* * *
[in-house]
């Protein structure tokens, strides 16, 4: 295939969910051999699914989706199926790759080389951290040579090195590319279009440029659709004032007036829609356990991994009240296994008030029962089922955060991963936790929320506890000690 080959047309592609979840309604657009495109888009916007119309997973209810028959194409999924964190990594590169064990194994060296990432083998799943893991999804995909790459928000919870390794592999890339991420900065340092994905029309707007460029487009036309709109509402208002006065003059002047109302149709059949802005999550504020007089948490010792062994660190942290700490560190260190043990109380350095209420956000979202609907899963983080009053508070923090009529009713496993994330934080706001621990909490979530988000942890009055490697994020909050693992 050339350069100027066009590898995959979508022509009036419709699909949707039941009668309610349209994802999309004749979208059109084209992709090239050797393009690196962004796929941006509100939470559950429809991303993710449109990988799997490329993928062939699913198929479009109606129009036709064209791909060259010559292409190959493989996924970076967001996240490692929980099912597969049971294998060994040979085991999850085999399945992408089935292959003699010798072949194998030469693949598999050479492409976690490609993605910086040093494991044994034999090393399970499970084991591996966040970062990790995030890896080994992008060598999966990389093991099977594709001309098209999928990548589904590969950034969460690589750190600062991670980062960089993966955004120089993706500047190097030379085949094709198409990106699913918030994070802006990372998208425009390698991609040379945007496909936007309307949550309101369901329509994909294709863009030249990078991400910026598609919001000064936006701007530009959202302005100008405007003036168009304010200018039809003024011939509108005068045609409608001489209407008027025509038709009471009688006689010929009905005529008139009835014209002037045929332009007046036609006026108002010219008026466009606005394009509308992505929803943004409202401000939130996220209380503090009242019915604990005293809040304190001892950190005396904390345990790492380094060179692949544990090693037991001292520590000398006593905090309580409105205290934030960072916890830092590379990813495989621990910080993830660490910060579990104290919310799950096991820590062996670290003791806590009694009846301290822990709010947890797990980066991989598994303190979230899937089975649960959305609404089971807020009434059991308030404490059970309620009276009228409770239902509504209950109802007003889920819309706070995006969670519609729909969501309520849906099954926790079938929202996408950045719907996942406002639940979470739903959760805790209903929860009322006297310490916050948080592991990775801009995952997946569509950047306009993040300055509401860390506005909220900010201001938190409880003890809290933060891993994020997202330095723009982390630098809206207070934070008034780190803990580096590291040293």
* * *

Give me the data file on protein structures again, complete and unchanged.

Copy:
[in-house]
């Protein structure tokens, strides 16, 4: 295939969910051999699914989706199926790759080389951290040579090195590319279009440029659709004032007036829609356990991994009240296994008030029962089922955060991963936790929320506890000690 080959047309592609979840309604657009495109888009916007119309997973209810028959194409999924964190990594590169064990194994060296990432083998799943893991999804995909790459928000919870390794592999890339991420900065340092994905029309707007460029487009036309709109509402208002006065003059002047109302149709059949802005999550504020007089948490010792062994660190942290700490560190260190043990109380350095209420956000979202609907899963983080009053508070923090009529009713496993994330934080706001621990909490979530988000942890009055490697994020909050693992 050339350069100027066009590898995959979508022509009036419709699909949707039941009668309610349209994802999309004749979208059109084209992709090239050797393009690196962004796929941006509100939470559950429809991303993710449109990988799997490329993928062939699913198929479009109606129009036709064209791909060259010559292409190959493989996924970076967001996240490692929980099912597969049971294998060994040979085991999850085999399945992408089935292959003699010798072949194998030469693949598999050479492409976690490609993605910086040093494991044994034999090393399970499970084991591996966040970062990790995030890896080994992008060598999966990389093991099977594709001309098209999928990548589904590969950034969460690589750190600062991670980062960089993966955004120089993706500047190097030379085949094709198409990106699913918030994070802006990372998208425009390698991609040379945007496909936007309307949550309101369901329509994909294709863009030249990078991400910026598609919001000064936006701007530009959202302005100008405007003036168009304010200018039809003024011939509108005068045609409608001489209407008027025509038709009471009688006689010929009905005529008139009835014209002037045929332009007046036609006026108002010219008026466009606005394009509308992505929803943004409202401000939130996220209380503090009242019915604990005293809040304190001892950190005396904390345990790492380094060179692949544990090693037991001292520590000398006593905090309580409105205290934030960072916890830092590379990813495989621990910080993830660490910060579990104290919310799950096991820590062996670290003791806590009694009846301290822990709010947890797990980066991989598994303190979230899937089975649960959305609404089971807020009434059991308030404490059970309620009276009228409770239902509504209950109802007003889920819309706070995006969670519609729909969501309520849906099954926790079938929202996408950045719907996942406002639940979470739903959760805790209903929860009322006297310490916050948080592991990775801009995952997946569509950047306009993040300055509401860390506005909220900010201001938190409880003890809290933060891993994020997202330095723009982390630098809206207070934070008034780190803990580096590291040293």